regards
Marko
 

Barbara

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Hmmmm, £500 'deposit to secure a slot'. To secure a slot? Then more later? Hmmmm. If they're confident that your book will sell, why don't they foot the bill for cover design etc?

I don't like the sound of it, to be honest.

@AgentPete? Maybe you have some thoughts on this.
 
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RG Worsey

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Hi Hannah
You don't need to pay £500 to get looked at. They reviewed my first 3 Chapters and Synopsis last month, then came back a few days later, saying they liked it and asking to see a full submission. They took a week to look at this and came back with a small number of editorial suggestions and then, after a couple of phone calls an offer to publish. If I want to go ahead I will need to pay the £500 deposit, which would secure me a publishing slot for March. The balance (another £500 for a book of up to 90K words) would then need to be paid when they start doing the cover design, typography, etc. The contract for the printing is direct with Clays at c£2.00 per book for a small run.
regards
Marko
I don't mean to be argumentative, though it seems as if you have already made up your mind to go with this company.

You refer to "an offer to publish", though they want £1,000 of your money, plus £2 per printed book. You'd have to sell a whopping number of books just to break even. Are they going to give you hundreds of pounds worth of marketing, or do they expect you to sort that? I completely fail to see how this is good value for money.
 

Hannah F

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They mention a print run of 300 books. That's another £600 plus 300 books you will have to shift yourself. Vanity publishers often overprice the books on amazon, making it even harder to sell them. Have you checked any that they have published for quality and price?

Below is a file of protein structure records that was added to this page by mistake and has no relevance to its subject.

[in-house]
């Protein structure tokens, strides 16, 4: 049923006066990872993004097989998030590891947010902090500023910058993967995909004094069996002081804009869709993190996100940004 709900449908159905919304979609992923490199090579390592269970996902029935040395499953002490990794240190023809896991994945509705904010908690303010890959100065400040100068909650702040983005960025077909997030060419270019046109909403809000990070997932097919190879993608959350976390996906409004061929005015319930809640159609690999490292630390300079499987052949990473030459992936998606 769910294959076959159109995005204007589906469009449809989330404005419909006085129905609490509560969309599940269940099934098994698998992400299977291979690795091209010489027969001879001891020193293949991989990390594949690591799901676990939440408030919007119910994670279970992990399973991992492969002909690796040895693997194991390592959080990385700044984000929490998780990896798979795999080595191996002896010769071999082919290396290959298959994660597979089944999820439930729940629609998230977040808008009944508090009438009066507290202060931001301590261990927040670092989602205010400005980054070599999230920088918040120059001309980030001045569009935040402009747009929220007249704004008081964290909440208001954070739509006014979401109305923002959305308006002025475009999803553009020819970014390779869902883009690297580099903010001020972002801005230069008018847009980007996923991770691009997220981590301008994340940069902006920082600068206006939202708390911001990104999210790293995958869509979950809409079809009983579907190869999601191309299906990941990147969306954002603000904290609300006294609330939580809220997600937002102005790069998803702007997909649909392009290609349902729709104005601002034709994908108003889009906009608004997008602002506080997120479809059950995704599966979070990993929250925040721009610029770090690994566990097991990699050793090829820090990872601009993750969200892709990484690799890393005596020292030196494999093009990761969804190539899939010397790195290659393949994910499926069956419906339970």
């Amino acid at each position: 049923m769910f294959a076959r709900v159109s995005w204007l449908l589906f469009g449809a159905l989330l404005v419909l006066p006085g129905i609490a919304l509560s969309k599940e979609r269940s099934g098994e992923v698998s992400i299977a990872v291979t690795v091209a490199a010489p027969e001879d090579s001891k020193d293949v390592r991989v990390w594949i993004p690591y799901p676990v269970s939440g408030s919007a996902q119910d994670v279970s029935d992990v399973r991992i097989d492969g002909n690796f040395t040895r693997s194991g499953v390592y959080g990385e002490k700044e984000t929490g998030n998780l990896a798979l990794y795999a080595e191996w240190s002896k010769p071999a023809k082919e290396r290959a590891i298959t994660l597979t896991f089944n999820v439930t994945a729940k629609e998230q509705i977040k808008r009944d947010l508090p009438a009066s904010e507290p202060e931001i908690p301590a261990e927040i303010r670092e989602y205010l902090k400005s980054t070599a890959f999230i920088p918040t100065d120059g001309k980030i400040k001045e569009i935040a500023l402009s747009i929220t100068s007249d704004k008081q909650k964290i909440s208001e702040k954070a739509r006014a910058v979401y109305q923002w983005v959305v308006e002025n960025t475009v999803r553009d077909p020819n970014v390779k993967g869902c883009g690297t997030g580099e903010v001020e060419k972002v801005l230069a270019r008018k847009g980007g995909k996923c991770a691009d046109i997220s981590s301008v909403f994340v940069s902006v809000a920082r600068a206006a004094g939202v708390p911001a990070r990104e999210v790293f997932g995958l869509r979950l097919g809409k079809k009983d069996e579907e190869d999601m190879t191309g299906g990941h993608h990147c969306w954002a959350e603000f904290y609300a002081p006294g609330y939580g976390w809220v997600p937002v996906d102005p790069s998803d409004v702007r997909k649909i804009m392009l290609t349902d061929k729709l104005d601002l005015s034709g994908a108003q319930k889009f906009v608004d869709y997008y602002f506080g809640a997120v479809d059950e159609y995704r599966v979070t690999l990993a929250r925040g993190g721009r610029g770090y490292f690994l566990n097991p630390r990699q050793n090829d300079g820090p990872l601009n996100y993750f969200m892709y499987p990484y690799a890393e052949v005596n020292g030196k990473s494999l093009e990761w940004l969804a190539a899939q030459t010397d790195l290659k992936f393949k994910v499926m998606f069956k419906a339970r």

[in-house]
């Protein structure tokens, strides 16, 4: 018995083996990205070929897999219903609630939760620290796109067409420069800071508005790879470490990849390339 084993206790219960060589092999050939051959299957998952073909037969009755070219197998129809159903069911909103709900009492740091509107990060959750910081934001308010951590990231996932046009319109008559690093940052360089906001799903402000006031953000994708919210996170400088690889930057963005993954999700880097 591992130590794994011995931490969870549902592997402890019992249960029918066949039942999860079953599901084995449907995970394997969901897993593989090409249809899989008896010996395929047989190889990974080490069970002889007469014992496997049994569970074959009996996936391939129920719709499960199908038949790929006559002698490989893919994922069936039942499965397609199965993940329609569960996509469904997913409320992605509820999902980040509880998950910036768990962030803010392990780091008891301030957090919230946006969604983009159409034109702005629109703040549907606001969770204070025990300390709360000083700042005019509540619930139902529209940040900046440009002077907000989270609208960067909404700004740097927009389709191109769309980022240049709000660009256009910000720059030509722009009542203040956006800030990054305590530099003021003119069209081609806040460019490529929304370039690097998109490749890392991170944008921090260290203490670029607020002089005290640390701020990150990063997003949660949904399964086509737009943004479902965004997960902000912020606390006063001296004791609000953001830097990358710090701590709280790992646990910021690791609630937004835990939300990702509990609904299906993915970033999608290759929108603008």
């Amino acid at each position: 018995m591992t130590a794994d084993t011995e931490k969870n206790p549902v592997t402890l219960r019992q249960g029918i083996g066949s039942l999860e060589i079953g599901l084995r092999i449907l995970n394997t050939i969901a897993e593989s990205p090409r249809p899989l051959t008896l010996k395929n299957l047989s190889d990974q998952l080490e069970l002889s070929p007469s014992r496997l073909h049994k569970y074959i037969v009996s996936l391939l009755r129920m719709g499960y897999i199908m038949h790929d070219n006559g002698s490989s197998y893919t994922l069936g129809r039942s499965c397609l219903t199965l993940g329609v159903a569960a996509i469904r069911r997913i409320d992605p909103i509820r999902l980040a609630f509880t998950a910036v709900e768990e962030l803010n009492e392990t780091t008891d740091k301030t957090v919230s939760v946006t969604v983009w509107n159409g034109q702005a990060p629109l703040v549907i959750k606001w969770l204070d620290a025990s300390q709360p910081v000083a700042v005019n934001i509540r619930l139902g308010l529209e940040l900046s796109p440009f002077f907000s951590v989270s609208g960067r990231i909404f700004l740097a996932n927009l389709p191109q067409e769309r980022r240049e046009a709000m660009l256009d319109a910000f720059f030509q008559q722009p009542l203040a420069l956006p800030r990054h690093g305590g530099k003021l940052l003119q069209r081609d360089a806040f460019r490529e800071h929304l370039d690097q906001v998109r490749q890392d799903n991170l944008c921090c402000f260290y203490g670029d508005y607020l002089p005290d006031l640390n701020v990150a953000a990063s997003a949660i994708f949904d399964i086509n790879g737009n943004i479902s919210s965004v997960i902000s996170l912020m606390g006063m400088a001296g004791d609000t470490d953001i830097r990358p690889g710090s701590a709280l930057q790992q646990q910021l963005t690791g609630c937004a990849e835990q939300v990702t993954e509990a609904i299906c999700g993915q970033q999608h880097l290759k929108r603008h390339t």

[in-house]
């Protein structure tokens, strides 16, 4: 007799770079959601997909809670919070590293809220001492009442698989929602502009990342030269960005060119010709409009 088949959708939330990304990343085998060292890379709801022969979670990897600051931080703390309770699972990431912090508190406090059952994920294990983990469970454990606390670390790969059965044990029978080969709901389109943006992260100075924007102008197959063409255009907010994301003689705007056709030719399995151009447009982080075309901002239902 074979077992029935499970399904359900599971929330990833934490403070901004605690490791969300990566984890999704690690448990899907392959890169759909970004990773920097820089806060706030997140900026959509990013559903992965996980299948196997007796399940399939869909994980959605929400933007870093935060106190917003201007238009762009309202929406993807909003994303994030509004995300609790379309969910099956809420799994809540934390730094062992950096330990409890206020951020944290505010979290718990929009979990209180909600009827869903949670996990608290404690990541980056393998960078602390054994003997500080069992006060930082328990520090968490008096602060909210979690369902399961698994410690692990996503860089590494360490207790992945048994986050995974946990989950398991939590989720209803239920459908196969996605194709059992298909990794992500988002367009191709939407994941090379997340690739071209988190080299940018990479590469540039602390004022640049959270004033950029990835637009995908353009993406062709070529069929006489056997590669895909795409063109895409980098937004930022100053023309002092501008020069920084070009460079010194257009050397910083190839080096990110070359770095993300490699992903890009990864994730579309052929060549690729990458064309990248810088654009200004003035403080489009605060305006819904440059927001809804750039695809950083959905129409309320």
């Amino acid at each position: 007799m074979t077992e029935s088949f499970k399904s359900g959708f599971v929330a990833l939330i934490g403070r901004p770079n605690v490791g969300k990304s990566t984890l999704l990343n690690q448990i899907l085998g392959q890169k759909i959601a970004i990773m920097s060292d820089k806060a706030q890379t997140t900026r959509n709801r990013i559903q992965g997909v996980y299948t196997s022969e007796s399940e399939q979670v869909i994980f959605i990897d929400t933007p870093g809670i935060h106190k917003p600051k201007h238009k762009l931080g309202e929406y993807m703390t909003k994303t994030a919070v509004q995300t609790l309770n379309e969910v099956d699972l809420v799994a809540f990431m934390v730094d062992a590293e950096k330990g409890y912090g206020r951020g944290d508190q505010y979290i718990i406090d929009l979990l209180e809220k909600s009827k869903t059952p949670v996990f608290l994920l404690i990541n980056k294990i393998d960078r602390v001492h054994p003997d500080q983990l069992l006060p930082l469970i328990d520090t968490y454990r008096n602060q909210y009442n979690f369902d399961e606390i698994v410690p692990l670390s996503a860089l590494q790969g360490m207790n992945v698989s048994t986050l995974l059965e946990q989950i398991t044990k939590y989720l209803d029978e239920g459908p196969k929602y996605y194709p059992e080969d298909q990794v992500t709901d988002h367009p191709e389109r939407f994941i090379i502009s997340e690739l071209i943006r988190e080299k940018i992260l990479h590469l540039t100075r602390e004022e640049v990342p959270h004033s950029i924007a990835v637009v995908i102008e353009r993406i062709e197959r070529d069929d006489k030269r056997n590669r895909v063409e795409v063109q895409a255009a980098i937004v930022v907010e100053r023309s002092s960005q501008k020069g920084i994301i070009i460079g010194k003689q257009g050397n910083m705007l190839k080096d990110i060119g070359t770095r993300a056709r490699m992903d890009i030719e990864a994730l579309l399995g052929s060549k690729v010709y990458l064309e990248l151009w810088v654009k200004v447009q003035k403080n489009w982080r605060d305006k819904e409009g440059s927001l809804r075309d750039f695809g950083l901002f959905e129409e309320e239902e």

These are great sales people of them to you (not your books to buyers). Don't get taken in by their sweet-talk. They are very good at reeling people in.
 

Hannah F

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Here is a link to Alliance of Independent Authors recommended and definitely not recommended companies (yours is not on the list so hasn't been vetted by them). I'd advise you to pick one of the companies (highlighted green) that offers publishing packages. At least you know they have been vetted and proved their worth.
 

RG Worsey

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These are great sales people of them to you (not your books to buyers). Don't get taken in by their sweet-talk. They are very good at reeling people in.
Also, bear in mind that if they already have £1,000 of your money and you have paid for the print run, they have no incentive to make sure the book sells. Why should they spend time and money advertising it, when everything has been paid for and you are the one storing the boxes at your house?
 

AgentPete

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@Marko They seem to exist in that grey area somewhere between outright vanity press (i.e. rip-off) and small digital publisher.
Key question to ask is, what can they bring to the table?
Er, you have to pay them?
Avoid.

PS this sort of discussion is best done in The Back Room, it’s easier for people to express themselves freely there. Unlike Cafe Life, The Back Room is not indexed by search engines.
 

E G Logan

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Oh, Marko. I know how seductive those words: "I want to publish your book" can be.

In my case it led to a long and, ultimately, bitterly disappointing experience – even though the company involved was major and legit, just hopelessly disorganised.

Step back, pause. Then read this whole thread again – there is some excellent advice here. Even if seems sour rather than sweet.